I’m often asked to describe doing business in East Asia and immediately find myself pointing out that it’s a complex, diverse region, with each of its markets having unique characteristics and nuances.
But one thing its markets all have in common is their connection to the Pacific Ocean. And it comes as no surprise to me that, as the region is quickly growing in importance in the ocean energy – or ‘bluetech’ space, this is bringing a wealth of opportunities for scaleups from around the world with the right technologies to offer.
Offshore energy leader
Surrounded by the world’s largest body of water, China, South Korea, Japan and Taiwan in particular are hotbeds of offshore renewable energy deployments – with a varying mix of wind, wave, tidal, thermal and floating solar energy installations.
Indeed, Asia is set to become an undisputed leader in the deployment of offshore energy.
Its share of the global offshore wind market is expected to grow from 2019’s 24% to 42% by 2025.
The region’s 11 GW of installed offshore wind capacity as of 2020 is projected to surpass Europe, the Middle East and Africa by the mid-2030s to reach a staggering 410 GW by 2050, with 240 GW of this in Mainland China.
Last year, Asia Pacific had a 42.5% share of the global wave and tidal energy market. And, when it comes to floating PV installations, intelligence firm IHS Markit predicts that Asia will account for over 70% the worldwide total in the next five years.
Singapore, for example, recently unveiled one of the world's largest floating solar panel farms, spanning an area equivalent to 45 football fields and producing enough electricity to power the island's five water treatment plants. And, while most deployments around the world are sited on calm, inland ponds, lakes and reservoirs, Singapore is unique in piloting an implementation at sea.
The top-three floating PV markets are expected to be India, South Korea and Vietnam – and these should account for more than half of the region’s total installations if projects continue as planned.
Opportunities for scaleups
Despite the way these deployments are rapidly ramping up in Asia, offshore energy implementations come with many challenges. And this is especially so in a region known for typhoons - expected to continue to increase in number and intensity due to climate change - earthquakes, tsunamis and volcanic eruptions that hit it along the Ring of Fire.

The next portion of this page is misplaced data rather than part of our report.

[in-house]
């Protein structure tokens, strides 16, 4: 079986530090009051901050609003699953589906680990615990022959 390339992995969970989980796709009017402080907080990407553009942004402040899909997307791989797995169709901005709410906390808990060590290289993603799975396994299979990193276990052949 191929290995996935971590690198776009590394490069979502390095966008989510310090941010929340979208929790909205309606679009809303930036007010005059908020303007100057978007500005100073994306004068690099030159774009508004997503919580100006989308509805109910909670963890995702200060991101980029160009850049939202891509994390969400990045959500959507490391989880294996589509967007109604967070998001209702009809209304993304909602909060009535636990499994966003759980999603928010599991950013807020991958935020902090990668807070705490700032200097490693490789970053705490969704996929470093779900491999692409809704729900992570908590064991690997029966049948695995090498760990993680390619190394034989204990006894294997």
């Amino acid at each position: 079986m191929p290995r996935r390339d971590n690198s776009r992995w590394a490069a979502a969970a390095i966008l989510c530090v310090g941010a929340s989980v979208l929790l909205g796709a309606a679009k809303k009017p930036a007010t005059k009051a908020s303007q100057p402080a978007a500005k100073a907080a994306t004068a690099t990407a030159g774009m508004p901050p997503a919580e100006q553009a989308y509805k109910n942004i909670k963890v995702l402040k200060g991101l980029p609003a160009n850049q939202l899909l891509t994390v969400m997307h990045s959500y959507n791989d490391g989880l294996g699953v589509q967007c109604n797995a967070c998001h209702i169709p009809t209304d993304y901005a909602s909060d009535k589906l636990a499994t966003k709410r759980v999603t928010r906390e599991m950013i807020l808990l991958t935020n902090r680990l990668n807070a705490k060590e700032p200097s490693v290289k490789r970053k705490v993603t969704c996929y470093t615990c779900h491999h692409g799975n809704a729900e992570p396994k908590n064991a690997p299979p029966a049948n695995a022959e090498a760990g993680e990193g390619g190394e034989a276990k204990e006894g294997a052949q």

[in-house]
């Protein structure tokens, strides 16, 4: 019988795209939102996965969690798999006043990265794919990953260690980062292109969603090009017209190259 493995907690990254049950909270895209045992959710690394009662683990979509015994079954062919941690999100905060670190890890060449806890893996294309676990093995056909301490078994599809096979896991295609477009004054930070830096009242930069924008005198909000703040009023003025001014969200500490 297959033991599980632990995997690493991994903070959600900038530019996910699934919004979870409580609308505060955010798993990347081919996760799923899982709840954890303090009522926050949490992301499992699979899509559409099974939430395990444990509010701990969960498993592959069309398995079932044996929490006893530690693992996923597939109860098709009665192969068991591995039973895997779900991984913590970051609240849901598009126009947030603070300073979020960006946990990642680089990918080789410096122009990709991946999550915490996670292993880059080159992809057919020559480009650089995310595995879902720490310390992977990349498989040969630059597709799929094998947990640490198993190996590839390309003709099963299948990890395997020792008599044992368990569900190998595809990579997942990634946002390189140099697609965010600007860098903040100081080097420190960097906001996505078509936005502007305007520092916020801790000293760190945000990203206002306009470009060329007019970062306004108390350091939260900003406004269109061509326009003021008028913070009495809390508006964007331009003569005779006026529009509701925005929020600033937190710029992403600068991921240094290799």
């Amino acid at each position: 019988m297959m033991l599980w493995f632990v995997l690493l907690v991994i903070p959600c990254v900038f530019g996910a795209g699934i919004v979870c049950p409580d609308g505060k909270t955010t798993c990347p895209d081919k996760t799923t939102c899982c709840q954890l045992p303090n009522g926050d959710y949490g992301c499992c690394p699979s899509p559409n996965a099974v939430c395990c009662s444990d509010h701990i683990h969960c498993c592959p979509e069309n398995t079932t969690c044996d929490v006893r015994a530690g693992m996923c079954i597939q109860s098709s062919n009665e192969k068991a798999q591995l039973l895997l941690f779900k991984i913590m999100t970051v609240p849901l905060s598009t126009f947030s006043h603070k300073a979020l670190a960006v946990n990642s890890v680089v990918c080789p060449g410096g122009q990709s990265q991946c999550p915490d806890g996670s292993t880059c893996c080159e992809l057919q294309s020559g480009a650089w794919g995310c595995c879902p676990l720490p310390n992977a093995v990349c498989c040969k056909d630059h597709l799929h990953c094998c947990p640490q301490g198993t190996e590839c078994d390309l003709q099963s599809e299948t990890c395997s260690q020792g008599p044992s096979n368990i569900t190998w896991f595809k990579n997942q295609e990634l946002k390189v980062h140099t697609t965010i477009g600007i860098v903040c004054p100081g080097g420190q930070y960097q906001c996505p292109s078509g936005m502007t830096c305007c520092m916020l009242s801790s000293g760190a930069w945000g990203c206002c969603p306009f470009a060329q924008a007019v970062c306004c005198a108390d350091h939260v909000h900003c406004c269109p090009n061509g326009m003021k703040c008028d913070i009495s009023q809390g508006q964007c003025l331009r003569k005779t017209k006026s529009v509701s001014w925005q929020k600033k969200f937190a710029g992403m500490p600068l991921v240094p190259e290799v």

Japan, at the meeting point of three tectonic plates, is especially cognizant of these challenges!
But, by helping to overcome these hurdles, startups and scaleups from around the globe can have a significant impact.
There are certainly big opportunities in Asia for companies with technologies for predicting, tracking, managing and recovering from extreme weather.
Alongside these, there are openings for innovations that help to maintain fisheries, manage the environmental impact of energy deployments - including reducing detrimental effects on local ecosystems and wildlife – and map and monitor the safest, most efficient transport routes and shipping lanes.
Critically, offshore energy implementations also need to be well maintained, and this gives rise to a pressing need in Asia for predictive analytics, field service and maintenance software, satellite-based weather and wave-related data, geo-spatial information and autonomous drones.
And, given the harsh environmental conditions out in the Pacific, increasing the life span of deployed infrastructure is a major concern for large Asian power producers. They require new materials and modes of assembly for their wind turbines, solar arrays and wave and tidal energy generators; efficient replacement and recycling technologies; novel materials and coatings to prevent weather and salt-induced decay; and anchoring and ballasting technologies that are minimally invasive to the wildlife on the ocean floor.
Vast blue ocean
So, just as ocean energy production is rapidly increasing in global importance, the opportunities for startups and scaleups with the technologies and knowhow to overcome the environmental and maintenance struggles, costs and inefficiencies are growing in parallel.
And with Asia’s heavy industrial manufacturers, power suppliers, and systems and services companies playing such a prominent role in this field, there’s a vast ‘blue ocean’ in the region for those that can help manage all the challenges facing deployments in the Pacific.
To discuss the opportunities for your business in Asia’s bluetech sector, you can contact Oren on firstname.lastname@example.org